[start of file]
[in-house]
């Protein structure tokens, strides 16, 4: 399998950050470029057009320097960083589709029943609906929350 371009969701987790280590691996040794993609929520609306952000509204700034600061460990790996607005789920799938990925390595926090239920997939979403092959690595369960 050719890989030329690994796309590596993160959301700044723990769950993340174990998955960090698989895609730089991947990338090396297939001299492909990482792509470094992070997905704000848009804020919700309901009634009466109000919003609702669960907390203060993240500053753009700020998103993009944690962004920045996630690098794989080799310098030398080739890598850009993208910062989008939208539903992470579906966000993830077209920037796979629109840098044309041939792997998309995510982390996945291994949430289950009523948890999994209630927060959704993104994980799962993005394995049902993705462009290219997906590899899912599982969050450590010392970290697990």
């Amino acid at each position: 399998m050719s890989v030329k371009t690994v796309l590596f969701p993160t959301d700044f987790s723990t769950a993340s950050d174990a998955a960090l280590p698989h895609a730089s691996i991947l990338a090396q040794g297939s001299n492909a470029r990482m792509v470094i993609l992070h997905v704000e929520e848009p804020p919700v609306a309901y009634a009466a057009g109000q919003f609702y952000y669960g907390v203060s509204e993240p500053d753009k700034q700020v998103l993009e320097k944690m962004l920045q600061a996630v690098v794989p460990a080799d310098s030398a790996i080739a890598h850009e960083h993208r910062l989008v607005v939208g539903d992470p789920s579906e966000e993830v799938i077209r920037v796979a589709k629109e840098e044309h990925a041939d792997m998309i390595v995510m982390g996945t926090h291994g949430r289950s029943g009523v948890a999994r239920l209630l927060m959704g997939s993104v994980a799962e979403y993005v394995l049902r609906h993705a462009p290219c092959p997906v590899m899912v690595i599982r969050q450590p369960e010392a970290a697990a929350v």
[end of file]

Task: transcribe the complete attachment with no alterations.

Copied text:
[in-house]
């Protein structure tokens, strides 16, 4: 399998950050470029057009320097960083589709029943609906929350 371009969701987790280590691996040794993609929520609306952000509204700034600061460990790996607005789920799938990925390595926090239920997939979403092959690595369960 050719890989030329690994796309590596993160959301700044723990769950993340174990998955960090698989895609730089991947990338090396297939001299492909990482792509470094992070997905704000848009804020919700309901009634009466109000919003609702669960907390203060993240500053753009700020998103993009944690962004920045996630690098794989080799310098030398080739890598850009993208910062989008939208539903992470579906966000993830077209920037796979629109840098044309041939792997998309995510982390996945291994949430289950009523948890999994209630927060959704993104994980799962993005394995049902993705462009290219997906590899899912599982969050450590010392970290697990």
């Amino acid at each position: 399998m050719s890989v030329k371009t690994v796309l590596f969701p993160t959301d700044f987790s723990t769950a993340s950050d174990a998955a960090l280590p698989h895609a730089s691996i991947l990338a090396q040794g297939s001299n492909a470029r990482m792509v470094i993609l992070h997905v704000e929520e848009p804020p919700v609306a309901y009634a009466a057009g109000q919003f609702y952000y669960g907390v203060s509204e993240p500053d753009k700034q700020v998103l993009e320097k944690m962004l920045q600061a996630v690098v794989p460990a080799d310098s030398a790996i080739a890598h850009e960083h993208r910062l989008v607005v939208g539903d992470p789920s579906e966000e993830v799938i077209r920037v796979a589709k629109e840098e044309h990925a041939d792997m998309i390595v995510m982390g996945t926090h291994g949430r289950s029943g009523v948890a999994r239920l209630l927060m959704g997939s993104v994980a799962e979403y993005v394995l049902r609906h993705a462009p290219c092959p997906v590899m899912v690595i599982r969050q450590p369960e010392a970290a697990a929350v």